Category Archives: BI-Server

How to upgrade Bi-Server 3.5.2 to the latest reporting release

One of the big fat questions lingering in the room with the latest release is (as usual):

Can I upgrade my existing BI-Server installation with the new reporting release?

Short answer: Yes.

With the latest bugfix release of Pentaho Reporting, we also had to upgrade both Kettle and Mondrian to their latest versions to make it run in the BI-Server 3.6.0 release. Due to the massive amount of work that went into Kettle 4.0, many of their APIs changed thus making it impossible to maintain backward compatibility.

Although we would love to see everyone migrate to BI-Server 3.6 immediately, the chances of that happening are fairly slim. Businesses seem to be a bit reluctant to change, once they have everything up and running. Heck, some people still run a 1.x release, which was released three days after the last dinosaurs died.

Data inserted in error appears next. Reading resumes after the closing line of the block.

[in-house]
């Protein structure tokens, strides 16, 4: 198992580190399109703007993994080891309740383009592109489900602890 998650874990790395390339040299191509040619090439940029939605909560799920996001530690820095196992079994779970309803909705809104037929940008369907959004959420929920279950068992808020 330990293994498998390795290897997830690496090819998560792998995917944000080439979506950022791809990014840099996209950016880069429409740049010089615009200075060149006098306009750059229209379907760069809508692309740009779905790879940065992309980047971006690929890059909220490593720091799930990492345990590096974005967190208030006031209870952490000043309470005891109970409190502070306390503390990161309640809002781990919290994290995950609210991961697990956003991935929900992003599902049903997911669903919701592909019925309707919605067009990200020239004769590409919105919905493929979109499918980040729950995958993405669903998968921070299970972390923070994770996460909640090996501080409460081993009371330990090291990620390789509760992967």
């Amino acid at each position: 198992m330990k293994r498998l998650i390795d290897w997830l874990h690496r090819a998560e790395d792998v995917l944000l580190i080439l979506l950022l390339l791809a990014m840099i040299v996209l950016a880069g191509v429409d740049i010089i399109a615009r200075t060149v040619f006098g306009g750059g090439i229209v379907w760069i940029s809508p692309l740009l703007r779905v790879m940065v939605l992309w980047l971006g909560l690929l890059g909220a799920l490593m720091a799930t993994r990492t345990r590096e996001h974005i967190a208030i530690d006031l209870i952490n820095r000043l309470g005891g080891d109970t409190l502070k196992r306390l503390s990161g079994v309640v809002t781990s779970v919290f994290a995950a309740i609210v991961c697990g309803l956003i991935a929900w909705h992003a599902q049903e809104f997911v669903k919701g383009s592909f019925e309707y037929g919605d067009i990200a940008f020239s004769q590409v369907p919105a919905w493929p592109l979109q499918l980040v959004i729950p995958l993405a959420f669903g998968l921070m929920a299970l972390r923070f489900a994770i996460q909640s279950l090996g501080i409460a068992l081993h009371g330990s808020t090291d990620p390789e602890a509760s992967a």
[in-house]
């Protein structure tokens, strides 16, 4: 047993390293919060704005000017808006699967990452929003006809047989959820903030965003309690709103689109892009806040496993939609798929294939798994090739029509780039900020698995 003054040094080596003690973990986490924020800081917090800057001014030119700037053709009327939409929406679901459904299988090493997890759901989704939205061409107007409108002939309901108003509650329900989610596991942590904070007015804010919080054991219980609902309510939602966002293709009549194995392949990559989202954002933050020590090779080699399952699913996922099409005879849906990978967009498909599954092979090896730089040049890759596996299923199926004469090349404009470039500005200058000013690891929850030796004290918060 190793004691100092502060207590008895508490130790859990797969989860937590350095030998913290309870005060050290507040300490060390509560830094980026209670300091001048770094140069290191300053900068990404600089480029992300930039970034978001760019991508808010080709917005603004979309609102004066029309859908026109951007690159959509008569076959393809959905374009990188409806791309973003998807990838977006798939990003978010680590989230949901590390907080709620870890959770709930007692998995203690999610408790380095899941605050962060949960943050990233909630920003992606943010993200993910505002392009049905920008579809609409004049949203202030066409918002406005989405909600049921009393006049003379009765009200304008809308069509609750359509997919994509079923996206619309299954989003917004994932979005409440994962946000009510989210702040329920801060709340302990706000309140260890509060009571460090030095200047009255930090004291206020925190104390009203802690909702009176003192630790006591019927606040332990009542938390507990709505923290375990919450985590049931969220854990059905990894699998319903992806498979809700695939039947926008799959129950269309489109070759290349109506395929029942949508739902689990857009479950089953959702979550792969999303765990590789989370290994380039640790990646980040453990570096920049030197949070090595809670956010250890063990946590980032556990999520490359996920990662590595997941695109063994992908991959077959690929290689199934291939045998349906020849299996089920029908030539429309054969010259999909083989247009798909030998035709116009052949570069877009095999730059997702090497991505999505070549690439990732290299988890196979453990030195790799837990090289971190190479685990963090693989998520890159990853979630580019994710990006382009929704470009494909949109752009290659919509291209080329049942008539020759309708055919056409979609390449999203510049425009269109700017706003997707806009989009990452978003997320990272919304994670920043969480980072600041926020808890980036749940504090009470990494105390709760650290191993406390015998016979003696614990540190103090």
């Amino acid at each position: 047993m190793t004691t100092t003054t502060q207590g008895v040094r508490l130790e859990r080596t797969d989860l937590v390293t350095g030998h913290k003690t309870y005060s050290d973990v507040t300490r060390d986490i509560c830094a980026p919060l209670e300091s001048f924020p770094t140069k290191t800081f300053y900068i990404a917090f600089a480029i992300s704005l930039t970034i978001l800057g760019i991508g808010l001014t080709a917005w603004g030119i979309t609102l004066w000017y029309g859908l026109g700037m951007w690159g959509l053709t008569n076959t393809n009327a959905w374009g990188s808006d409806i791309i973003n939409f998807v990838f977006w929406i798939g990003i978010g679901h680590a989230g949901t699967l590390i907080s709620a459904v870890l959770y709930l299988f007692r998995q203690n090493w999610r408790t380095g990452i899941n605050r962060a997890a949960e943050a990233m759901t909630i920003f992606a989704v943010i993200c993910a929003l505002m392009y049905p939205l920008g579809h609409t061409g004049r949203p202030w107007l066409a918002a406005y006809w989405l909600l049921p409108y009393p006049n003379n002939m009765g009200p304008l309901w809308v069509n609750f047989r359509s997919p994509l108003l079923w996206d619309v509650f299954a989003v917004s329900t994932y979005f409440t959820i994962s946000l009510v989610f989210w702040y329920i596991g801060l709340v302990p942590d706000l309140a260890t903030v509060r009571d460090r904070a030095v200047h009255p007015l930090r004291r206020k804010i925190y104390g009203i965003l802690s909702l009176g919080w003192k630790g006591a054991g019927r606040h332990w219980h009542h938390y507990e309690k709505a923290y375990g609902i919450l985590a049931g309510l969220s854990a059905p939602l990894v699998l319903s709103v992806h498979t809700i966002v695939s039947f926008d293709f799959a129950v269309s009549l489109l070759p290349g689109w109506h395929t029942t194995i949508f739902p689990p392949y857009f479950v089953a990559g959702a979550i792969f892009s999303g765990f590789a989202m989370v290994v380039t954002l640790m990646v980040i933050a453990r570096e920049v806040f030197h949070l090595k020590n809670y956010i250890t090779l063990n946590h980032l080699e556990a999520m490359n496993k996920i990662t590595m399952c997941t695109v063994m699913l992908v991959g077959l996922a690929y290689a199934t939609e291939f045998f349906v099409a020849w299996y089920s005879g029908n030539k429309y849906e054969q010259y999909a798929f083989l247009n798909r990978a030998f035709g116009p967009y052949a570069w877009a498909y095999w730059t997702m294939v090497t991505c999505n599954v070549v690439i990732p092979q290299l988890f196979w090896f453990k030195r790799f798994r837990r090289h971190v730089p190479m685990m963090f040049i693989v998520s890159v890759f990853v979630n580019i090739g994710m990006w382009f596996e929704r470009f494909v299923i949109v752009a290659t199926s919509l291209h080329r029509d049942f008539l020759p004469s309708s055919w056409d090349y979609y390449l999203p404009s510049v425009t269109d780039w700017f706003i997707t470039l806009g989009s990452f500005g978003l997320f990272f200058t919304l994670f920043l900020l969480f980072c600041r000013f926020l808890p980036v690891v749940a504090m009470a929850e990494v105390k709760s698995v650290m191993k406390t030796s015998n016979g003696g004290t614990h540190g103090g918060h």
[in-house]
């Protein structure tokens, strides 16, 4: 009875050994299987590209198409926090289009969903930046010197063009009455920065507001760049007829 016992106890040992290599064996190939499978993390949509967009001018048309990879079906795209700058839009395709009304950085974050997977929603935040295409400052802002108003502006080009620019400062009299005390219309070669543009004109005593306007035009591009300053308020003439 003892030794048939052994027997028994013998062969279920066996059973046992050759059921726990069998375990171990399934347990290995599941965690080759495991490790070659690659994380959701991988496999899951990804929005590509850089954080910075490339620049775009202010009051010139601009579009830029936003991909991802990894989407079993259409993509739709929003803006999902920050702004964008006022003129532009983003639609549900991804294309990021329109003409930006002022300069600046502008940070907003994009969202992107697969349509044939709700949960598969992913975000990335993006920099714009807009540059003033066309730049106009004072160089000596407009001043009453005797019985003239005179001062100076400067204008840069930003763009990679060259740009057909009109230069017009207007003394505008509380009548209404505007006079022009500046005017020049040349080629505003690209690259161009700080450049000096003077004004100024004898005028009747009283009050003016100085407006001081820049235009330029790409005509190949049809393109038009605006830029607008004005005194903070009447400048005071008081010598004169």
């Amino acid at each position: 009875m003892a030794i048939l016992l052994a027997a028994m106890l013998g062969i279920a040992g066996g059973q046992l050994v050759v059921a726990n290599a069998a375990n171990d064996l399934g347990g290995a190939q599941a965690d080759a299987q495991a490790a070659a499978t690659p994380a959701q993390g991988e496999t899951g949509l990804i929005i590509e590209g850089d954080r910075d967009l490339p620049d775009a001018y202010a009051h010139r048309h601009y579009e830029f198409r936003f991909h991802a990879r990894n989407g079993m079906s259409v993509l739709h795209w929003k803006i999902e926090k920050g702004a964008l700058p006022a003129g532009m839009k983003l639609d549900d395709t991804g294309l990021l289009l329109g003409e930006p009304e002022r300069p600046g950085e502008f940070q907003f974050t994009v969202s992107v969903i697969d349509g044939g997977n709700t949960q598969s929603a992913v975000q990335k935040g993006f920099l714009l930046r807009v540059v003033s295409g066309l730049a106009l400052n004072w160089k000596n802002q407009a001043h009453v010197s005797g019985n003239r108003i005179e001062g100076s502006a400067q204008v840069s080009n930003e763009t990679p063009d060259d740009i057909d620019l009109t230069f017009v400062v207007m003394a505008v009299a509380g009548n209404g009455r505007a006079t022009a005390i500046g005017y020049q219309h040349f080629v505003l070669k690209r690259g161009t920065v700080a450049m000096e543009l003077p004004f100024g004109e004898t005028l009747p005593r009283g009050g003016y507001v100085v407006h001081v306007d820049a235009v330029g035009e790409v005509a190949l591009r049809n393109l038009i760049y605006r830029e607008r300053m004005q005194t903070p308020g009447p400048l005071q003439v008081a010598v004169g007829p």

So how can I upgrade then? What will be the impact of this upgrade?

The upgrade is straight forward and can be done by deleting the following jar-files from the pentaho/WEB-INF/lib directory:


and replacing them with


Note that the “pentaho-reporting-engine-classic-extensions-kettle” jar remains at version 3.6.0-GA. This ensures that the older Kettle 3.2 is used when running reports with a Kettle datasource.

To make the most of this upgrade, I also recommend to add a few new settings to the “pentaho/WEB-INF/classes/” file:

# These settings control how pagination states are retained in the reporting
# engine. For the server, it is safe to scale down the number of states to a
# bare minimum. This reduces the memory footprint of reports considerably. 

# Disable several assertations and debug-messages, which are cool for testing reports